If you’re like many teens, sleep is the first thing you de-prioritize in your schedule. You may cut into sleep hours without a second thought. Like, staying up late to study, work, or (electronically) socialize. Some set early alarms to finish up a paper or get in a workout. If you take nothing else away from this article, take this: PROTECT YOUR SLEEP. Defend it. Honor it. You need it.
Teens need between 8-11 hours of sleep a night. If you can’t fit your obligations comfortably into the other 13-16 hours a day, then you’re doing too much. Barriers to sleep are more prevalent than you may know. Barrier #1 and #2: your cell phone and IPAD. Scientists have found that the LED screens in hand-held devices interfere with your brain functioning in ways that delay sleep onset. Barriers #2, #3, and #4: your TV, video games, and personal computer. While TV and video games do not have the LED component, they can be pretty tough to turn off when you’re tired at night. Take-home message is this: put your electronics to bed at least one hour before you’d like to be asleep.
E: Exercise. Just do it. Aim for a minimum of 3 workouts a week. Workouts should last at least 30 minutes, and they should get your heart really pumping. Working out with a friend is a fun way to stick to a regimen. With exercise, remember: the cart usually comes before the horse. Not many people “feel like” working out until they are well into their workout. If you wait around until you feel like exercising, it may never happen. But you’ll notice that, once you get started, the motivation to workout follows. If you’re having a lot of trouble with exercise, research shows that just taking a few minutes to visualize your workout can increase your motivation and readiness.
Stress is a normal part of life. But it can be really difficult to manage. If your struggles with stress are more intense, these are your warning signs:
• feeling sad/irritable more days than not, and for most of each day
• worrying about almost everything, like your mind can’t stop going
• needing more than one hour to fall asleep, or waking up a lot at night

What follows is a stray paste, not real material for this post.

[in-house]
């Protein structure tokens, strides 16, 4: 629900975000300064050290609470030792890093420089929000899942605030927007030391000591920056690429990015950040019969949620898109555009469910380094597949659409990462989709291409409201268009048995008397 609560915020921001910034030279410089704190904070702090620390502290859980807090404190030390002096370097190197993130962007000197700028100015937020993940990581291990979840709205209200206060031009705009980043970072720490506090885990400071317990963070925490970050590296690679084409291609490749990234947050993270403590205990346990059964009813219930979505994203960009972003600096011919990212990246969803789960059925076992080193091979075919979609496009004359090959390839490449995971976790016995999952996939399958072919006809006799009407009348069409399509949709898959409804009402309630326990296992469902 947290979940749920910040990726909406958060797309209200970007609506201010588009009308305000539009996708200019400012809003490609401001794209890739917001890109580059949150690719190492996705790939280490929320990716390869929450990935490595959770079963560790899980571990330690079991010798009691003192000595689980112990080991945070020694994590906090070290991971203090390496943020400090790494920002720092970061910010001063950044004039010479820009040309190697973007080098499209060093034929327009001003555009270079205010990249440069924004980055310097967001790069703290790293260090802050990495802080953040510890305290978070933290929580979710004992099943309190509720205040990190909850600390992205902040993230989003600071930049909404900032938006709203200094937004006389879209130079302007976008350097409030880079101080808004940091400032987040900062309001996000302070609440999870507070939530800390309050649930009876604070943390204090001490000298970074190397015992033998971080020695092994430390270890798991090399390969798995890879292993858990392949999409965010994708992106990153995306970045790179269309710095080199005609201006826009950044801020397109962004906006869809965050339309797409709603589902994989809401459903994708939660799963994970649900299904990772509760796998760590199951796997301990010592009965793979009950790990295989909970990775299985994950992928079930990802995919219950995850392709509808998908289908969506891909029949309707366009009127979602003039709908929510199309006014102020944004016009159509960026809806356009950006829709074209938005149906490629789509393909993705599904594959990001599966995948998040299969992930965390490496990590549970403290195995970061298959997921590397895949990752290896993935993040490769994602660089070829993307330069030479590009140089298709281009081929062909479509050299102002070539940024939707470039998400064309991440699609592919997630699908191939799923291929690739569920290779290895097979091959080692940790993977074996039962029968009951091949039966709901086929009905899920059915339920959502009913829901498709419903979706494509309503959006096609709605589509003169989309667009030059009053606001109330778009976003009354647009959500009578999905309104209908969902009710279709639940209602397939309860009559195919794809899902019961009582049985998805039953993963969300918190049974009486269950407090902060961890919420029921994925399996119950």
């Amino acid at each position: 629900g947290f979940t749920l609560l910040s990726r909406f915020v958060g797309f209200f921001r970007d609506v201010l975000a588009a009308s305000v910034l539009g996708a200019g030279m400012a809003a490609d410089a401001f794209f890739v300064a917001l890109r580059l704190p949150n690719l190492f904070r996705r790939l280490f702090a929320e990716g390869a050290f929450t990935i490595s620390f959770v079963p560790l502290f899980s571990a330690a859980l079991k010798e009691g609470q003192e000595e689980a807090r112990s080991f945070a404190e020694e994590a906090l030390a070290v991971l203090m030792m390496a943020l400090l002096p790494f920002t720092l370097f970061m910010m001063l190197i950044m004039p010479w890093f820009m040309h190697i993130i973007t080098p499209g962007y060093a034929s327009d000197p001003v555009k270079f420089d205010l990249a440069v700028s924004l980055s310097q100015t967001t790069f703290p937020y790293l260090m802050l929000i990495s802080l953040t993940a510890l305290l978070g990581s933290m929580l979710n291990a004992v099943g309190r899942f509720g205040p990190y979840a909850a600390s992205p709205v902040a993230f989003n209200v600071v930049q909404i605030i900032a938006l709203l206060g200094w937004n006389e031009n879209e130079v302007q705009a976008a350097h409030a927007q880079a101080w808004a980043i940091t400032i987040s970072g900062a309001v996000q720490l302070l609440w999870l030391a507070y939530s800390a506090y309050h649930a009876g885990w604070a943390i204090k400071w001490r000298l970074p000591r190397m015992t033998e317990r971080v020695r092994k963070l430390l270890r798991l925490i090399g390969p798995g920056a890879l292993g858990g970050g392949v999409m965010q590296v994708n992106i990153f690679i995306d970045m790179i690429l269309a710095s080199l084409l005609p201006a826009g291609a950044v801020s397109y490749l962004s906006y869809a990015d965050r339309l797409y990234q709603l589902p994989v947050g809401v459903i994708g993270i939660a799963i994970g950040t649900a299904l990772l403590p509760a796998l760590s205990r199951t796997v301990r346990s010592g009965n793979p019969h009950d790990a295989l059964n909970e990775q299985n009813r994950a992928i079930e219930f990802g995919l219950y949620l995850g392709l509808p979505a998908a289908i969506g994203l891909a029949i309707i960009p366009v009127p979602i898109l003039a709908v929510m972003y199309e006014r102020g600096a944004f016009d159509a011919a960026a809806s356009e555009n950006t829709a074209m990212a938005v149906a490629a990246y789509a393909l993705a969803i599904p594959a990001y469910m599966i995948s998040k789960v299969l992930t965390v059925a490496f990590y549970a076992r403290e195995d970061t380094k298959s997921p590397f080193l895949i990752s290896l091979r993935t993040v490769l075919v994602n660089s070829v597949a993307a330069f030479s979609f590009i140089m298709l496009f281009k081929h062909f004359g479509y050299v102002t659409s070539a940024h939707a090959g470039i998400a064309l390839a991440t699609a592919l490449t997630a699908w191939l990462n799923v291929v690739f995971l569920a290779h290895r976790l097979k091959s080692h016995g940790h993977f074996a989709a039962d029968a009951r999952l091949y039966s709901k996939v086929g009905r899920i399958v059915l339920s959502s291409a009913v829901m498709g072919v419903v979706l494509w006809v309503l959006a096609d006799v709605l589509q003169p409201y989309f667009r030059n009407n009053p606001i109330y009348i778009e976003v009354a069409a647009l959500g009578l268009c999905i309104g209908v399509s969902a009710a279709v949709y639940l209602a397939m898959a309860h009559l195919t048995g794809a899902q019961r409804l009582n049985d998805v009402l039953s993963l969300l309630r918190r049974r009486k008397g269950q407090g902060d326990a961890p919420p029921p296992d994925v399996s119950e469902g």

• gaining/losing 10+ pounds in one month
• thoughts of death, suicide, or self-harm
• thoughts or plans to hurt others
• feeling hopeless, or like nothing matters
• changing your life goals drastically within the past month (e.g., “I don’t care if I graduate.”)
• headaches, stomachaches, or indigestion
• isolating yourself from friends
• feeling ineffective (pushed over) in relationships
• wondering, “what’s the point?” of taking care of yourself
If you have any of these signs, then the P.L.E.A.S.E . skill alone may not help much. You should talk to a mental health professional. Seek out your school support staff to see if therapy may be helpful for you.
He doesn’t accept himself. Against this intensely negative self-focus, your compliments don’t stand a chance.
The Centers for Disease Control reported recently that about 1 in 25 teenagers take antidepressant medications, writes the Huffington Post. Depressive episodes in adolescents can look different from adult depression. For one, teens tend to show more irritability than sadness. Another difference is that teens are not as adept as adults in articulating issues associated with depression. Teens who meet criteria for a diagnosis of depression also usually have at least 4 of the following symptoms: (1) loss of interest in activities that used to be pleasurable to them, (2) changes in appetite or weight–either increases or decreases, (3) sleep problems, including troubles falling or staying asleep, or sleeping too much, (4) seeming either physically slowed-down or physically agitated and restless, (5) feeling fatigued or out of energy often, (6) feelings of guilt or worthlessness, (7) problems concentrating or making decisions, (8) recurrent thoughts of death or suicide. Depression is more likely to affect females. It also runs in families. Children who have not yet reached puberty are more likely to have depression in conjunction with other disorders–such as ADHD, Anxiety, or Disruptive Behavior Disorders.
If you suspect a teenager you know may be depressed, you should take action. Schedule an evaluation with a child psychologist. There are evidence-based treatments for depression, most of which are based in cogntive-behavioral therapies. You should notice symptom improvement after 12-16 weeks of treatment. If improvement is slow or nil, consider making an appointment with a child psychiatrist to discuss medication that may be appropriate as an adjunct to therapy.